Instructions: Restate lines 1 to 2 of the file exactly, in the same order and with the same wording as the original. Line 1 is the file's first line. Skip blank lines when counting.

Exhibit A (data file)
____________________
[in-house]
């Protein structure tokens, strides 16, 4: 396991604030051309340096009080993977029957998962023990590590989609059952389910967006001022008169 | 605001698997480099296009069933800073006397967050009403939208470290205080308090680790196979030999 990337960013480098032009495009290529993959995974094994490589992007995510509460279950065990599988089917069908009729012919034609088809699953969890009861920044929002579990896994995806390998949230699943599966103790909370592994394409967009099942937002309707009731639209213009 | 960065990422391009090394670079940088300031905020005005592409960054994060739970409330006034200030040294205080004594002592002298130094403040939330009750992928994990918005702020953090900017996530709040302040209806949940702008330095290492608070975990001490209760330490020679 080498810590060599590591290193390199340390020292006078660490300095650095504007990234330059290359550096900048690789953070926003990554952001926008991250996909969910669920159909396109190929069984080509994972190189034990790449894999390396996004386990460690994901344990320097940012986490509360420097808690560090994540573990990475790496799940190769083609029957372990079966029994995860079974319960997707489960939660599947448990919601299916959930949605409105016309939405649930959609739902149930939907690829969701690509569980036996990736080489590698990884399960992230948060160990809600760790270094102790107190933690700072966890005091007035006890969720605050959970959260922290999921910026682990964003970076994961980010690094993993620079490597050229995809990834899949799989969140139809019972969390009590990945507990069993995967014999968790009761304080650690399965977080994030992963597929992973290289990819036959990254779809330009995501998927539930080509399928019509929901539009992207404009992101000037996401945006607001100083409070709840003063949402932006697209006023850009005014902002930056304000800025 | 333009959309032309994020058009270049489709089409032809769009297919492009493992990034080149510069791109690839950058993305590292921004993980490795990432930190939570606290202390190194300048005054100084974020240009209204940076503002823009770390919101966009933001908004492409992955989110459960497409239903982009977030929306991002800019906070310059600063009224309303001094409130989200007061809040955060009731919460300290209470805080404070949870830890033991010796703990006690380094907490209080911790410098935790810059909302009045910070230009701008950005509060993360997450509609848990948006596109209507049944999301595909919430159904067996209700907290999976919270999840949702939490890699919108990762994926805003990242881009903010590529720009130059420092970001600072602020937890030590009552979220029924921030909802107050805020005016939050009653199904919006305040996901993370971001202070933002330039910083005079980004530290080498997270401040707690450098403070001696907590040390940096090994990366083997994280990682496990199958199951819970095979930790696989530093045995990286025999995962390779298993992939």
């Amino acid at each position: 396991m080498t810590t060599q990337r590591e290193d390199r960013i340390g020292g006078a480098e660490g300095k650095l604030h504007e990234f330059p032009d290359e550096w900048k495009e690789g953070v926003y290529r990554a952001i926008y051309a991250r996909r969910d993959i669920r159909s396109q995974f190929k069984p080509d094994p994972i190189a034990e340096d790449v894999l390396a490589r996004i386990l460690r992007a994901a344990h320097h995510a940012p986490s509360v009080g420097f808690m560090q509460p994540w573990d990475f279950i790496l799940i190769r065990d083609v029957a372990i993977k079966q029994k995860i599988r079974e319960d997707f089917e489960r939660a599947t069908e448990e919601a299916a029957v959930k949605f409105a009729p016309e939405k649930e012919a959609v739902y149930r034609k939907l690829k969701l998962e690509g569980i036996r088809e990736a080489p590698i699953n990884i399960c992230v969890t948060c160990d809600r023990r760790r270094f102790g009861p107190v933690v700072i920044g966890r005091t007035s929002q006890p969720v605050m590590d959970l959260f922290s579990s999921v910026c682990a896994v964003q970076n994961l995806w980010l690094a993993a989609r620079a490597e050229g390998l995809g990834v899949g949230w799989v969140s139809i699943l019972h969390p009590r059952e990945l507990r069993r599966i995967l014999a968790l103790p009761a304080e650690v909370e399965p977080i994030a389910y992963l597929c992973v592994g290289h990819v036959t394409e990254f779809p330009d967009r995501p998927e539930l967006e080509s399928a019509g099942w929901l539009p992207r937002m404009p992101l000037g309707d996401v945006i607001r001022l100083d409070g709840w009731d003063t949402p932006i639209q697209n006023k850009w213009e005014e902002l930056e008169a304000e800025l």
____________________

[in-house]
């Protein structure tokens, strides 16, 4: 396991604030051309340096009080993977029957998962023990590590989609059952389910967006001022008169 | 605001698997480099296009069933800073006397967050009403939208470290205080308090680790196979030999 990337960013480098032009495009290529993959995974094994490589992007995510509460279950065990599988089917069908009729012919034609088809699953969890009861920044929002579990896994995806390998949230699943599966103790909370592994394409967009099942937002309707009731639209213009 | 960065990422391009090394670079940088300031905020005005592409960054994060739970409330006034200030040294205080004594002592002298130094403040939330009750992928994990918005702020953090900017996530709040302040209806949940702008330095290492608070975990001490209760330490020679 080498810590060599590591290193390199340390020292006078660490300095650095504007990234330059290359550096900048690789953070926003990554952001926008991250996909969910669920159909396109190929069984080509994972190189034990790449894999390396996004386990460690994901344990320097940012986490509360420097808690560090994540573990990475790496799940190769083609029957372990079966029994995860079974319960997707489960939660599947448990919601299916959930949605409105016309939405649930959609739902149930939907690829969701690509569980036996990736080489590698990884399960992230948060160990809600760790270094102790107190933690700072966890005091007035006890969720605050959970959260922290999921910026682990964003970076994961980010690094993993620079490597050229995809990834899949799989969140139809019972969390009590990945507990069993995967014999968790009761304080650690399965977080994030992963597929992973290289990819036959990254779809330009995501998927539930080509399928019509929901539009992207404009992101000037996401945006607001100083409070709840003063949402932006697209006023850009005014902002930056304000800025 | 333009959309032309994020058009270049489709089409032809769009297919492009493992990034080149510069791109690839950058993305590292921004993980490795990432930190939570606290202390190194300048005054100084974020240009209204940076503002823009770390919101966009933001908004492409992955989110459960497409239903982009977030929306991002800019906070310059600063009224309303001094409130989200007061809040955060009731919460300290209470805080404070949870830890033991010796703990006690380094907490209080911790410098935790810059909302009045910070230009701008950005509060993360997450509609848990948006596109209507049944999301595909919430159904067996209700907290999976919270999840949702939490890699919108990762994926805003990242881009903010590529720009130059420092970001600072602020937890030590009552979220029924921030909802107050805020005016939050009653199904919006305040996901993370971001202070933002330039910083005079980004530290080498997270401040707690450098403070001696907590040390940096090994990366083997994280990682496990199958199951819970095979930790696989530093045995990286025999995962390779298993992939």